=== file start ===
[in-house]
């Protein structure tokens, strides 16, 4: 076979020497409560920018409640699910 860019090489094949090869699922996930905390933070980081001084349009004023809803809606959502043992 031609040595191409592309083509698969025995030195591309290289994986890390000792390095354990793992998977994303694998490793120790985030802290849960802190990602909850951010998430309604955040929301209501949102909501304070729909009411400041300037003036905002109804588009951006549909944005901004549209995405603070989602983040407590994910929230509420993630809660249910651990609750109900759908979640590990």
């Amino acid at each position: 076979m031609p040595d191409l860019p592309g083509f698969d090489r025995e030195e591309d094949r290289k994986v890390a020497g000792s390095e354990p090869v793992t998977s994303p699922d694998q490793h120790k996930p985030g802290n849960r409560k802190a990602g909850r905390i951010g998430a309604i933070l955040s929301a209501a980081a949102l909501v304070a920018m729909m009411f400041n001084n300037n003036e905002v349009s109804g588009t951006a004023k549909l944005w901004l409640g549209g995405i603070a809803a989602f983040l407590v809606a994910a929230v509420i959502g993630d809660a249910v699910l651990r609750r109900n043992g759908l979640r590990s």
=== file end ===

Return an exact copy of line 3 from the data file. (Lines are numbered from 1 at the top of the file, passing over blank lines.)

């Amino acid at each position: 076979m031609p040595d191409l860019p592309g083509f698969d090489r025995e030195e591309d094949r290289k994986v890390a020497g000792s390095e354990p090869v793992t998977s994303p699922d694998q490793h120790k996930p985030g802290n849960r409560k802190a990602g909850r905390i951010g998430a309604i933070l955040s929301a209501a980081a949102l909501v304070a920018m729909m009411f400041n001084n300037n003036e905002v349009s109804g588009t951006a004023k549909l944005w901004l409640g549209g995405i603070a809803a989602f983040l407590v809606a994910a929230v509420i959502g993630d809660a249910v699910l651990r609750r109900n043992g759908l979640r590990s």